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MULTIPLE SCLEROSIS
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Letting Go With MS

Written by Francie MacDougall
Posted on November 12, 2021

There are those who are chronically late, and those who can’t help themselves — they’re always about five minutes early. I’m rarely early, but I’ve always really liked to be on time. All that has gone out the window these days with multiple sclerosis.

I try to be on time, always. I believe I gauge my get-ready time for physical therapy, work meetings, and even coffee with friends so I can be early or on time. But my body can be unpredictable.

I rarely know ahead of time that I’ll have difficulty moving on one day or another. And how hard is hard on any given day? Just slow, or impossibly so? Will I be unable to put my hands on the outfit I had in mind, because it’s hard to reach, dirty, or unironed?

I usually build in a little extra time, but when I stress about possibly being late, I get slower and clumsier. And when I depend on another person — to unearth clothing from my autumn or summer storage boxes from the bottom of my closet, to help me get to my car, to get themselves ready so they can help me if I need it — it can all go to hell quickly.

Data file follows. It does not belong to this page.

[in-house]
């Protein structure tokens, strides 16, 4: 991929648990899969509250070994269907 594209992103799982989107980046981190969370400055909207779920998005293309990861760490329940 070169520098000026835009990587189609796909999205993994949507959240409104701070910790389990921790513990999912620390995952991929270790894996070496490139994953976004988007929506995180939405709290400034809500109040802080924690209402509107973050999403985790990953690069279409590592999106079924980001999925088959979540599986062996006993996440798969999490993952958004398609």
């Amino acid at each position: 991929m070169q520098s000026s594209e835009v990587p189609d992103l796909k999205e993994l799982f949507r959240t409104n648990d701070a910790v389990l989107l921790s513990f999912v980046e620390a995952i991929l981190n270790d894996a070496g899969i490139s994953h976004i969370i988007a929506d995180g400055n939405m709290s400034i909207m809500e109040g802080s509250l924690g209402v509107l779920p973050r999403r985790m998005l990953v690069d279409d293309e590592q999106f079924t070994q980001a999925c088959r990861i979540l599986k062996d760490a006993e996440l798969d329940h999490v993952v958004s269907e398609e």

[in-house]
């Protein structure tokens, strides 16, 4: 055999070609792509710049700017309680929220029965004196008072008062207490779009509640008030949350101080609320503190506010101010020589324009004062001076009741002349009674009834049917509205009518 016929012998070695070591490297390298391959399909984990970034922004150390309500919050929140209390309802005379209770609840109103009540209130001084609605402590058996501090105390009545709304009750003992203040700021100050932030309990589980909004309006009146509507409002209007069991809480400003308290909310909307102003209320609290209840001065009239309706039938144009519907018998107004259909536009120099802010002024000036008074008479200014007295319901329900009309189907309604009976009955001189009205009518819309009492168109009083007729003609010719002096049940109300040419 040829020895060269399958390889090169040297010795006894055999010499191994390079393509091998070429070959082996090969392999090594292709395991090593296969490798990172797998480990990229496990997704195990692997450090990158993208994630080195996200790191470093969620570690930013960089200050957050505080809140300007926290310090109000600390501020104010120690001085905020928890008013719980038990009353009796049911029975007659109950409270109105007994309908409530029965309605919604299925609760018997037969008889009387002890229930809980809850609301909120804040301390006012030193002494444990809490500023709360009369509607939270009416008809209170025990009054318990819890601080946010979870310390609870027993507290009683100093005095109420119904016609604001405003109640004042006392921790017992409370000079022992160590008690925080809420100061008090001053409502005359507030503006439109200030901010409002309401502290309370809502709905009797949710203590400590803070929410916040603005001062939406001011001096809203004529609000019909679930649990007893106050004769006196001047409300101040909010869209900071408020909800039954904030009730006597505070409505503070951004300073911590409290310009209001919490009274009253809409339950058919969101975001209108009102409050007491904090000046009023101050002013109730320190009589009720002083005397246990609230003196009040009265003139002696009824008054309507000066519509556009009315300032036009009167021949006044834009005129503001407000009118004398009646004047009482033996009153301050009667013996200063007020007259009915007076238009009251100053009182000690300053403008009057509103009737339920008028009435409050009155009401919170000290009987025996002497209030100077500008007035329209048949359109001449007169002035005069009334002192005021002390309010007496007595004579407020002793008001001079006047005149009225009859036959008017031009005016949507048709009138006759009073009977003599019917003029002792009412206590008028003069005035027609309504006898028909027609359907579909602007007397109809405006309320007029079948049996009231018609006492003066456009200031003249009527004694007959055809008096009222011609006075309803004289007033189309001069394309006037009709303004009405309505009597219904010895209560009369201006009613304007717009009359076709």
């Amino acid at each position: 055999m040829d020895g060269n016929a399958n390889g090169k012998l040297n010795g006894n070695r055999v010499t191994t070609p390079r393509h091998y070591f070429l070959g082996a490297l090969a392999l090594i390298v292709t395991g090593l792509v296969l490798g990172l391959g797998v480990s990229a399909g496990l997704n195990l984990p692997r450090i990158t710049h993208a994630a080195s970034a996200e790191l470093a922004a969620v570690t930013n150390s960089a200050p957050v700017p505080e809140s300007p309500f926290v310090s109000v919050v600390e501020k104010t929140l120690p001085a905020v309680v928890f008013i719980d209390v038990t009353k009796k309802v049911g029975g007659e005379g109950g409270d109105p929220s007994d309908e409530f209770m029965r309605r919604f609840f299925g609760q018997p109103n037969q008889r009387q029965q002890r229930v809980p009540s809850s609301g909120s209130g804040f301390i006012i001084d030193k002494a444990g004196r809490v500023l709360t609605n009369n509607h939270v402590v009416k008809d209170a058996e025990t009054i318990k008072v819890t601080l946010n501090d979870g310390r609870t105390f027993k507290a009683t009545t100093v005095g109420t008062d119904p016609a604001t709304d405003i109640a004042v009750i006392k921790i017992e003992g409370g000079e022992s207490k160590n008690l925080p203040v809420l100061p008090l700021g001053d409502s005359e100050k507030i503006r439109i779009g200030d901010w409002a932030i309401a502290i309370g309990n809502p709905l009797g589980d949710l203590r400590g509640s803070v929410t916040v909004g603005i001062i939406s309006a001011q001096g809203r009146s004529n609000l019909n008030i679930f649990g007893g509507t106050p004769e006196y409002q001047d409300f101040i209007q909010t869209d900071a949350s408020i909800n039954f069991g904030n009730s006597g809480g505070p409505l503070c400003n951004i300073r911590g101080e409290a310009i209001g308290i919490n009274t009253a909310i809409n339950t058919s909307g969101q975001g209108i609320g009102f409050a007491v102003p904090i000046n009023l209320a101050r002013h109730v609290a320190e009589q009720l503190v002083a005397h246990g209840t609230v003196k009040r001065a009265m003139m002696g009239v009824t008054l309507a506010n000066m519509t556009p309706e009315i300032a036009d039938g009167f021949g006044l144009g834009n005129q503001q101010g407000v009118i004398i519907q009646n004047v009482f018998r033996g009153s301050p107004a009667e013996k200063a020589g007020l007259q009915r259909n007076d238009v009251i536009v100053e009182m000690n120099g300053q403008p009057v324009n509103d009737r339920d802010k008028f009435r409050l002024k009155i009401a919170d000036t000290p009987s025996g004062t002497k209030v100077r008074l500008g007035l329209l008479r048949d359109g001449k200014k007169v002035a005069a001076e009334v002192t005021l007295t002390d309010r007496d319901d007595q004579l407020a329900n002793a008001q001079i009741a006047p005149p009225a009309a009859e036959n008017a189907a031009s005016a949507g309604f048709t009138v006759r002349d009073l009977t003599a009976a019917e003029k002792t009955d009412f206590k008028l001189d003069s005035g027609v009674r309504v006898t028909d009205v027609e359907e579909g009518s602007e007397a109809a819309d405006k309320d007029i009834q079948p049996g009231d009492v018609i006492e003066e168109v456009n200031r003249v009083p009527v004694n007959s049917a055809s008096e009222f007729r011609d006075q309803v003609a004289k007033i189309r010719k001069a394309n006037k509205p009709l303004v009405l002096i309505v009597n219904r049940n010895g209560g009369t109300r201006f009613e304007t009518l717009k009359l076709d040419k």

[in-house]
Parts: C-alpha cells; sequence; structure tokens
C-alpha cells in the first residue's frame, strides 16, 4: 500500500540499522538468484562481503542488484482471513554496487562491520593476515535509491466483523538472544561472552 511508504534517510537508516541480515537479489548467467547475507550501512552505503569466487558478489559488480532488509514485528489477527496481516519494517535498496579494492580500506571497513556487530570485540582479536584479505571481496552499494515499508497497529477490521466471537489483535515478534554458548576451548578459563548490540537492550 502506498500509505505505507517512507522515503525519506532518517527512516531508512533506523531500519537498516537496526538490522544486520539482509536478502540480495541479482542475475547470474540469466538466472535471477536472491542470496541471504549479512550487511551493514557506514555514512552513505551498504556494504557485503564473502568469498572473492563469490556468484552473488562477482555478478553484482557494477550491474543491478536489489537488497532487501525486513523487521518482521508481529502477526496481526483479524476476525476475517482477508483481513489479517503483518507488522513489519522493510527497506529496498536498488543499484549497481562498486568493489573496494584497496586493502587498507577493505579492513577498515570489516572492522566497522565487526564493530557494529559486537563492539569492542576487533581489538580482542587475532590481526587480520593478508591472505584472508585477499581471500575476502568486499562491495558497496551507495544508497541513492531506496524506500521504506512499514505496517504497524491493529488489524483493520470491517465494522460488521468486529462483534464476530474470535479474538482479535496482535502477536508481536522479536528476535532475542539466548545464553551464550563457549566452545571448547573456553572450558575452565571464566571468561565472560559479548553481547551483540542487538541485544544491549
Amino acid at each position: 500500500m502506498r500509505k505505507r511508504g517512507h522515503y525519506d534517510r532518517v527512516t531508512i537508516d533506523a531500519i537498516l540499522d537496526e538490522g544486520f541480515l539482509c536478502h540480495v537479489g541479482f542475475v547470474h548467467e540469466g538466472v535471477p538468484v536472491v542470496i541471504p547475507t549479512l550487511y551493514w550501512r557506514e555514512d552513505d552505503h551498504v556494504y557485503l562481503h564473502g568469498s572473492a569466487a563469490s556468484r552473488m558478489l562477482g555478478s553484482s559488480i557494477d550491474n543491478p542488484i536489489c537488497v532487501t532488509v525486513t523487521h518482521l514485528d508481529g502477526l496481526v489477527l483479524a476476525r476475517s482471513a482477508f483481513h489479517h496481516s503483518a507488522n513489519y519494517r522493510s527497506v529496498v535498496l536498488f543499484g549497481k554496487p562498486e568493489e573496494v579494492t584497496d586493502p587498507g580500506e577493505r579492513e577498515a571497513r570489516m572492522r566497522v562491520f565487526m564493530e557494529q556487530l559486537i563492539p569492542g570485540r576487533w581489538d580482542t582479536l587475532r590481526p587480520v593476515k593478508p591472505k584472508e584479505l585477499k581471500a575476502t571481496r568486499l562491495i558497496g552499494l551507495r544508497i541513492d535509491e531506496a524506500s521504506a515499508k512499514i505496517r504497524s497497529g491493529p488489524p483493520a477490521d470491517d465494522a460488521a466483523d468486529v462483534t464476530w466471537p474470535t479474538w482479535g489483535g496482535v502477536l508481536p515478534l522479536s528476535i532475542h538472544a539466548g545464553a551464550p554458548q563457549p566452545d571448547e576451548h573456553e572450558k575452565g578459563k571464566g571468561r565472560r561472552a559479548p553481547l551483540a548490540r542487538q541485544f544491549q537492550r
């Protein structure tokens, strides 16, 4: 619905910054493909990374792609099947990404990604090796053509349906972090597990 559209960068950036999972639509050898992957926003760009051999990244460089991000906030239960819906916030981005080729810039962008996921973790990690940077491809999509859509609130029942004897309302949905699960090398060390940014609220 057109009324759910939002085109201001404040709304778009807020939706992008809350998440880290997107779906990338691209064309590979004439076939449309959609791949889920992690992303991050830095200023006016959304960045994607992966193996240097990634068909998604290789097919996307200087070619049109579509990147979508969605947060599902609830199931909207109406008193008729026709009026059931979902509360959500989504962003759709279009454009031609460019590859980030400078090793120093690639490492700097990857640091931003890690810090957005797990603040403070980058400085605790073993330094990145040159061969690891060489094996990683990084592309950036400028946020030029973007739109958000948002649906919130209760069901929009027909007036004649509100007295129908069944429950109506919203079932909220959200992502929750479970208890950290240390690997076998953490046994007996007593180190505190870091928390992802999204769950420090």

So I try to remember to let it go. It’s beyond my control. I do the best I can. Sometimes I’m late. Sometimes I’m early-ish (because my plans all worked). But no one wants to see me stressed out and mad, or even blissfully happy because things went the way I planned. They want to see me.

In all honesty, it’s a daily struggle for me. But when I remember to let it go, things are just easier. It’s almost as if I’m regaining control by just acknowledging to myself that I really have very little to worry about.

MyMSTeam columnists discuss multiple sclerosis from a specific point of view. Columnists' articles don’t reflect the opinions of MyMSTeam staff, medical experts, partners, advertisers, or sponsors. MyMSTeam content isn't intended as a substitute for professional medical advice, diagnosis, or treatment.

Posted on November 12, 2021
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Francie MacDougall is a freelance writer who lives in Birmingham, Alabama. She was diagnosed with MS in 1990. Learn more about her here.

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